Skip to content

Mixer Best Practices#

There are several different aspects to consider;

  • If you send 1000 ERG to the mixer and, after millions of rounds, withdraw all of them to one single address, you will ruin the security gain. It is very important to withdraw carefully, to several addresses and with some time intervals.
  • This mixer is non-interactive with no middle man. You only work on your side and interact with the blockchain. Assume the mixing as a series of mini-mixes (rounds). At each round, you mix with one available box from another user. (note that there is no interaction with that user. You fetch the available boxes, choose one of them, create a transaction spending your box, and create two 50-50 boxes.) Only you and the other party will know the mapping, and no one else will distinguish the mapping.
  • In theory, each round's distinguishability is 2^-1 for any observer but 100% for each participant. Therefore, in theory, the final distinguishability is 2^(-rounds).
  • In the worst-case practice, this distinguishability can be 100%. Consider there are only you and an attacker mixing the boxes. In each step, he knows the mapping, so he knows the final mapping. Here comes the pool size. If there are more people in the mixing pool, at least some of the boxes will be mixed with other people's, resulting in more indistinguishability.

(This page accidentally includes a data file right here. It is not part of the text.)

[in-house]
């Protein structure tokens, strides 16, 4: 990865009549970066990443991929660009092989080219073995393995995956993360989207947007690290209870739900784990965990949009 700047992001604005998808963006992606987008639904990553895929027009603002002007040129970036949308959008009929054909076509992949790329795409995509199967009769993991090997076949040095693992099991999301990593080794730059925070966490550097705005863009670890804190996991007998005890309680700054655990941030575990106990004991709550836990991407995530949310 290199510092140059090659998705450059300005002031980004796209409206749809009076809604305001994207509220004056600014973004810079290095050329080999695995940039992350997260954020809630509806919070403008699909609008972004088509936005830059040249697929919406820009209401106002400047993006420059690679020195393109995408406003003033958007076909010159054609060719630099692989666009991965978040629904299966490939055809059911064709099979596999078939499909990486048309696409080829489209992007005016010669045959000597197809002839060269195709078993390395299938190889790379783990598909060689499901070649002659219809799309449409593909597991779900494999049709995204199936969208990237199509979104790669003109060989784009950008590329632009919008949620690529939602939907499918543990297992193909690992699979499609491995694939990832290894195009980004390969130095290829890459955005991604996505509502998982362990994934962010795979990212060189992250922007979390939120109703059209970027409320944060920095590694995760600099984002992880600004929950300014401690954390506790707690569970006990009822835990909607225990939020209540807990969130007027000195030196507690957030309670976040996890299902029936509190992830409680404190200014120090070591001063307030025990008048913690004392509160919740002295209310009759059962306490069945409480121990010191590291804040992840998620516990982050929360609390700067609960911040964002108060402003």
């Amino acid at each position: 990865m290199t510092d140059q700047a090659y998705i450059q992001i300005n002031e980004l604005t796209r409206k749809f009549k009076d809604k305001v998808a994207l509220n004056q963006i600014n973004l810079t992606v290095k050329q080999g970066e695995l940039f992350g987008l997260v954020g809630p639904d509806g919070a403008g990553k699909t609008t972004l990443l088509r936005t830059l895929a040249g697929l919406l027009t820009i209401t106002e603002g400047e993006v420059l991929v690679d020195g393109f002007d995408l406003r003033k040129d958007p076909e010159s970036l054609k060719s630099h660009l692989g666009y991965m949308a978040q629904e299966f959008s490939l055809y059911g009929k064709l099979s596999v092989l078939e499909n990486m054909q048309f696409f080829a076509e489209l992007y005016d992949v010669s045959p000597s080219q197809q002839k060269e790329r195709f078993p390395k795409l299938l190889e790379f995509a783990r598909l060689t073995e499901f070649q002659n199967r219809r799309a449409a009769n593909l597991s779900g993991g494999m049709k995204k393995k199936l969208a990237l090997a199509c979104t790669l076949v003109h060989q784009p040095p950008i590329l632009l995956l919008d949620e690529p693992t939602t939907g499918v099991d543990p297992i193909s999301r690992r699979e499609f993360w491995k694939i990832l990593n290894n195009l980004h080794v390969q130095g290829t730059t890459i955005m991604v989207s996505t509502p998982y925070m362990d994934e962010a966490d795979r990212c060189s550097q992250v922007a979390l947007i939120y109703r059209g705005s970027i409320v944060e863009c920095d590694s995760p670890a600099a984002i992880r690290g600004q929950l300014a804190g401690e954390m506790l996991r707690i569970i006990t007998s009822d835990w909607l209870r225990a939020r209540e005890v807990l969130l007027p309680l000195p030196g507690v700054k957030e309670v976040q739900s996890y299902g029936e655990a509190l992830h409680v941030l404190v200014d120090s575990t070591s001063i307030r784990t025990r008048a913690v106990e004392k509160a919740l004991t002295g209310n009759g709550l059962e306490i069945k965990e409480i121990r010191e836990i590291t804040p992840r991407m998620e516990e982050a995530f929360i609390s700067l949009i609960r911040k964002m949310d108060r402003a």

• There is no way to differentiate between boxes in the pool; your mixer only knows yours and the mapping of the last mixed boxes with others.
  • Mixer fetches the available boxes and picks one randomly. Note that there are some delays between mixes, and it is configurable, so the whole mixing parties are working asynchronously.
  • you can configure your mixer to mix every 10 minutes or every ten days. the idea is if there are more than two parties in the mixing pool during your mixing period, suddenly, some of the boxes will be picked from a party that is not the attacker.
  • If you consider the whole system is only mixing by you and the attacker, or if all other parties are corrupted and conspiring with the attacker, the security gain is zero.
  • Simply, it is a non-interactive multi-party protocol in which the colluding parties should not be ALL other parties. So, if at least one honest party is mixing in the pool, the resulting map will be indistinguishable to some degree from the attacker.

Ever wonder how the ErgoMixer clients receive Rings, Fees, Levels, etc.? Please see this forum post for some insights